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How to Get Your Parents to Understand

You may think your parents are lame or don’t understand you, but surprisingly, the majority of teens say that their parents’ opinion of their boyfriend or girlfriend means a lot to them. In fact, some would go so far as to say they wouldn’t date someone their parents didn’t like. But what if you’ve met an amazing guy or girl who you’re totally into and then the “meet the parents moment” is a total bust? Is it possible to change their minds?

Maybe, but it’ll take some work on your part. If your parents have concerns about your boyfriend or girlfriend, it’s best to hear them out rather than dismissing them as lame or overprotective. Maybe the problem is truly just a misunderstanding. They thought he or she was rude and unfriendly, but you know that they’re just painfully shy and were super nervous about meeting your parents. Tell your parents why you like this person so much, what their best qualities are. It also wouldn’t hurt to throw in some of the thoughtful things they do for you.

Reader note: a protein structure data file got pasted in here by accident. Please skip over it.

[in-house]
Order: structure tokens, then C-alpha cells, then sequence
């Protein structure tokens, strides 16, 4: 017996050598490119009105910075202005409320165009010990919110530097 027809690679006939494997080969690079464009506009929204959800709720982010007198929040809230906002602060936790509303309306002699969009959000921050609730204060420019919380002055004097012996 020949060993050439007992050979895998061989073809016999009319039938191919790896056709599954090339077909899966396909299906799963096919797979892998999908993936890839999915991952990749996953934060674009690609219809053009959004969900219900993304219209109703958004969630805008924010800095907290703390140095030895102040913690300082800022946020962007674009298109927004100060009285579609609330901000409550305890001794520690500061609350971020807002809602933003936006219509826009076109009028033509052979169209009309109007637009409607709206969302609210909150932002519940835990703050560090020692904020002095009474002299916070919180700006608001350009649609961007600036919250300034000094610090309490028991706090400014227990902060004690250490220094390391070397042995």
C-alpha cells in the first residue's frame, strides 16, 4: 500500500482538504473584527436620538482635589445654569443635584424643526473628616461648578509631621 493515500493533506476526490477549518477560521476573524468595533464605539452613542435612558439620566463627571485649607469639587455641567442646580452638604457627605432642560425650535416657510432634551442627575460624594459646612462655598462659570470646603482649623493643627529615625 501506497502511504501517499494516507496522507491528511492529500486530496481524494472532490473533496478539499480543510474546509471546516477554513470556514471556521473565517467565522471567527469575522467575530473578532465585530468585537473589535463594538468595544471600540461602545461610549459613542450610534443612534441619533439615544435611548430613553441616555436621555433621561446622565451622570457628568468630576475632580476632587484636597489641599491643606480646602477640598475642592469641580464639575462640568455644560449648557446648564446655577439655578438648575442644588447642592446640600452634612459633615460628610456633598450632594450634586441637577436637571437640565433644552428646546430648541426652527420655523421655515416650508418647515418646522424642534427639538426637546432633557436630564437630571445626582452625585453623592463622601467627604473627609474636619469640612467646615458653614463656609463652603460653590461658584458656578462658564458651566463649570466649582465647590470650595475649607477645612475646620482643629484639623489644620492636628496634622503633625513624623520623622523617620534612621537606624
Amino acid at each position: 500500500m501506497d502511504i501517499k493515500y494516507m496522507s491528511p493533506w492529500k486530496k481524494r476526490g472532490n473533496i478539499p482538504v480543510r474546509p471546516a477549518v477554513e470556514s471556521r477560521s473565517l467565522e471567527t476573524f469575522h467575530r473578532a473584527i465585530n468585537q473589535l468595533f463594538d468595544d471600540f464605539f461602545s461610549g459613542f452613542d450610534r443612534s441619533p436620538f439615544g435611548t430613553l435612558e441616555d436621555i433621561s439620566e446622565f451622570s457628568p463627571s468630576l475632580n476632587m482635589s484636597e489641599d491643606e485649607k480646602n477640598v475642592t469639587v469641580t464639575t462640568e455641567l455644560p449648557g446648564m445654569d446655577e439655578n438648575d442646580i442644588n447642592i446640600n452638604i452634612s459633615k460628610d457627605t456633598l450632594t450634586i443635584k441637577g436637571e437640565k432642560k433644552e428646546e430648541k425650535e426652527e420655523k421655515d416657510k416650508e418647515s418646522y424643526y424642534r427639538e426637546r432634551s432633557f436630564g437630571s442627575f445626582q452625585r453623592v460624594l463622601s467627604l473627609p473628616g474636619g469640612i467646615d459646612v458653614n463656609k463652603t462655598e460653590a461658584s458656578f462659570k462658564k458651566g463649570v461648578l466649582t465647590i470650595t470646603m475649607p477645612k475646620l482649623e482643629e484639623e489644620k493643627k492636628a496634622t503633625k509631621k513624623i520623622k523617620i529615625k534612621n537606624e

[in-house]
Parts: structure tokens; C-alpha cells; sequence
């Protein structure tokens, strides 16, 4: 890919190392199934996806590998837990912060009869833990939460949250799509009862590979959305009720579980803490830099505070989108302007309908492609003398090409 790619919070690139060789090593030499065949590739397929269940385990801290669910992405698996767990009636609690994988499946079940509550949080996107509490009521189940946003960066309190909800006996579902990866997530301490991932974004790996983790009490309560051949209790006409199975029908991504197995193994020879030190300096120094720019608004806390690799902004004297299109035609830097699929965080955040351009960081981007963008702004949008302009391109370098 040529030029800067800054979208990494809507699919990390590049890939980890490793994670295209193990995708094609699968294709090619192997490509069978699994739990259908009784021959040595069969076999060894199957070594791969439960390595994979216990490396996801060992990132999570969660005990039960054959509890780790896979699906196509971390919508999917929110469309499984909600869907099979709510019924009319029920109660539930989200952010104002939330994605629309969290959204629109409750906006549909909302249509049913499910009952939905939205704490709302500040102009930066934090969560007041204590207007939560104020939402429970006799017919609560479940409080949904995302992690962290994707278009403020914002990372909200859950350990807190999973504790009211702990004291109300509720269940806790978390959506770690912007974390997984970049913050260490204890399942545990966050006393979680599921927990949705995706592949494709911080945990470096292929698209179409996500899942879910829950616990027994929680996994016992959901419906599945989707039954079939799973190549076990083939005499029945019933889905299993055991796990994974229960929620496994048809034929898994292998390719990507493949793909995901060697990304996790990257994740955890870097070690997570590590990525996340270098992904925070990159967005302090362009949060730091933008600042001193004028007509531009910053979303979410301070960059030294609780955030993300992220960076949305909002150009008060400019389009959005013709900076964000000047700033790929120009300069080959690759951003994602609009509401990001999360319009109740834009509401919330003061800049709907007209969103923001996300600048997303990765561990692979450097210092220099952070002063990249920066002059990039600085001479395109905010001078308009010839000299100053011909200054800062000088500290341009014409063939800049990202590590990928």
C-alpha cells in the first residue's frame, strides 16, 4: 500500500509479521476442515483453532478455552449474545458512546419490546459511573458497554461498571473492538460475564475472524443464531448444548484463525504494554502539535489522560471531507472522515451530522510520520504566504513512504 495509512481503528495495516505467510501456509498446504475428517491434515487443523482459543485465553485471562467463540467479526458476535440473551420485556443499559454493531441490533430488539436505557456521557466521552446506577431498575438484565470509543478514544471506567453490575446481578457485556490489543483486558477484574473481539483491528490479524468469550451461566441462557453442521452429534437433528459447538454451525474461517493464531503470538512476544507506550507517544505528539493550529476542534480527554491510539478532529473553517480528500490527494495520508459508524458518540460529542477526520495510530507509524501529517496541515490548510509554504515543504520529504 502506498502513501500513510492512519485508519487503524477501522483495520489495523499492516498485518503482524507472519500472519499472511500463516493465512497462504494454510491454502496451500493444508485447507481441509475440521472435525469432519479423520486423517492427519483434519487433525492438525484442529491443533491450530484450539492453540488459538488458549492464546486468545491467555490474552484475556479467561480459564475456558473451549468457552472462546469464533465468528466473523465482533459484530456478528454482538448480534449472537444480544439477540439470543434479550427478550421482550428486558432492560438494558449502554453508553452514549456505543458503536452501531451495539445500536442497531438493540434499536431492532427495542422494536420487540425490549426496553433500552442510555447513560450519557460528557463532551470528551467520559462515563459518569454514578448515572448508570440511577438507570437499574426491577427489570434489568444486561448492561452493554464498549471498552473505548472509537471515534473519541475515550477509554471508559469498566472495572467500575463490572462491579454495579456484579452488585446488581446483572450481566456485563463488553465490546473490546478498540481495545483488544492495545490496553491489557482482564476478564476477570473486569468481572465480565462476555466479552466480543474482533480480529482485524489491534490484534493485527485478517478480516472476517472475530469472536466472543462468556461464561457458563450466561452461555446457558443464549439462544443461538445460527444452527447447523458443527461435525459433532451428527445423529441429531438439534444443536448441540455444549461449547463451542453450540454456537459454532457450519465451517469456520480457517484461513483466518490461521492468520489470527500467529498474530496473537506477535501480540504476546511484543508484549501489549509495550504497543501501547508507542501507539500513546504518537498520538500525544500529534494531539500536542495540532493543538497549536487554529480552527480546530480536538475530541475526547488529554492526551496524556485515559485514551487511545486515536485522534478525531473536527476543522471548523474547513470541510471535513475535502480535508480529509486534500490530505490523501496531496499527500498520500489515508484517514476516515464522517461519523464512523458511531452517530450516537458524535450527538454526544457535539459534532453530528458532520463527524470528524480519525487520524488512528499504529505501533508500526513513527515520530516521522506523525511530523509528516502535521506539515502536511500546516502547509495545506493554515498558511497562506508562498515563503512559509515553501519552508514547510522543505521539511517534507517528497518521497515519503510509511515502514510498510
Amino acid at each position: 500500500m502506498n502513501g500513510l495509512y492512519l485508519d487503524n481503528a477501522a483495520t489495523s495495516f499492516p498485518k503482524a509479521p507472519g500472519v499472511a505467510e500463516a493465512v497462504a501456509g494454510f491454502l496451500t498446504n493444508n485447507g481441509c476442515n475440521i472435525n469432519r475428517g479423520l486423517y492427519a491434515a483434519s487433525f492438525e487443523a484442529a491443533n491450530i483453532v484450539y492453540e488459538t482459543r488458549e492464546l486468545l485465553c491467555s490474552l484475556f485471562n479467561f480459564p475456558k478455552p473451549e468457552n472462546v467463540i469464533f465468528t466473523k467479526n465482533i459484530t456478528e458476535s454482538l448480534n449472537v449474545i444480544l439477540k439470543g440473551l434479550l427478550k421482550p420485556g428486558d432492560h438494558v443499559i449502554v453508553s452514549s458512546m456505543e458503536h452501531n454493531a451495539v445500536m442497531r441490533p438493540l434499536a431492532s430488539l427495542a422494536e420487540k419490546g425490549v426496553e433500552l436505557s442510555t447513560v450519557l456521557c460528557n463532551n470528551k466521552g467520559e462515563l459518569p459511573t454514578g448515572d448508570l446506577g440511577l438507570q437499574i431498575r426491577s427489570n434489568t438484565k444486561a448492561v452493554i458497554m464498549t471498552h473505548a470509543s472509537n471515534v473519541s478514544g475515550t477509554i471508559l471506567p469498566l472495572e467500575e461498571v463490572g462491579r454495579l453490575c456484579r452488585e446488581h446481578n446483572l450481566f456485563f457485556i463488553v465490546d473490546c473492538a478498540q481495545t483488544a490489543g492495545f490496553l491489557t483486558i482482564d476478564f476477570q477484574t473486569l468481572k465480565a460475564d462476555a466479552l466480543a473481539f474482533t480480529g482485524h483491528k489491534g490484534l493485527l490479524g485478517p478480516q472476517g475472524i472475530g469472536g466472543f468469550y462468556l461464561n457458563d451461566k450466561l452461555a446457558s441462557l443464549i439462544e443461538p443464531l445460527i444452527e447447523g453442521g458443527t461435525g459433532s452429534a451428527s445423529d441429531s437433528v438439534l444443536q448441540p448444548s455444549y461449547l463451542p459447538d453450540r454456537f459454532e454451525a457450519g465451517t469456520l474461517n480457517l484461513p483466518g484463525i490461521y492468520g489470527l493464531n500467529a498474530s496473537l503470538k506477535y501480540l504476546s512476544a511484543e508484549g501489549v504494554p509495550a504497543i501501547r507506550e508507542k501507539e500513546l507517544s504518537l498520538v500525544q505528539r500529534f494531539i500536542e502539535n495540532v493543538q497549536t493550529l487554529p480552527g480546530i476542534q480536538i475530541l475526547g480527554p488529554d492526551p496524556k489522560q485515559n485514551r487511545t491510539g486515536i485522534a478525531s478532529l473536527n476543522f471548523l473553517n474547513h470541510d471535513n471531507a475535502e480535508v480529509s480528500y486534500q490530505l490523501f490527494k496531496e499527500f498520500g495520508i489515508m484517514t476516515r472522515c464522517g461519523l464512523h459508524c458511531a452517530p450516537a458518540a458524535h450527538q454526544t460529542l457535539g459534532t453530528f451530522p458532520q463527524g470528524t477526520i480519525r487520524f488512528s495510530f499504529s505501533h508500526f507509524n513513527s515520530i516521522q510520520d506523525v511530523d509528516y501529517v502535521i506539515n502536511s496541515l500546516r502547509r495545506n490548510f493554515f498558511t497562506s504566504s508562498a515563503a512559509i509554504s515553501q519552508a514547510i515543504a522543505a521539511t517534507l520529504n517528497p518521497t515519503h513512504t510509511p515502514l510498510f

It also helps to get them in the same room together on a regular basis. Start hanging out at your house more frequently, invite your boyfriend or girlfriend to come for dinner or to your little brother’s baseball game. The more your parents see the two of you interacting together in low pressure situations, the more apt they are to come around. Plus, if your sweetie is willing to spend time with the fam, that’s gotta earn them some points.

If you’ve tried all of these tactics and your parents still don’t approve of your boyfriend or girlfriend, you may need to take an honest look at why that is. Sometimes when we’re in a relationship, we’ve got the love blinders on, which can make it hard to see things for what they are. Your parents may think he or she treats you badly or is too controlling. Is this true? It may be hard to believe but your parents really do have your best interests at heart. Ask yourself these questions:

  • Does my boyfriend/girlfriend get upset with me if I can’t hang out all the time?
  • Are my friends mad at me because I never see them anymore?
  • Does my boyfriend/girlfriend put me down or make me feel bad about myself?

If you answered yes to any of these questions, your parents might just be on to something.


Funding for this project was provided by the United States Department of Health and Human Services, Administration for Children and Families, Grant Number: 90-FE-0024. Any opinions, findings, and conclusions or recommendations expressed in this material are those of the author(s) and do not necessarily reflect the views of the United States Department of Health and Human Services, Administration for Children and Families.

Author: Michelle H.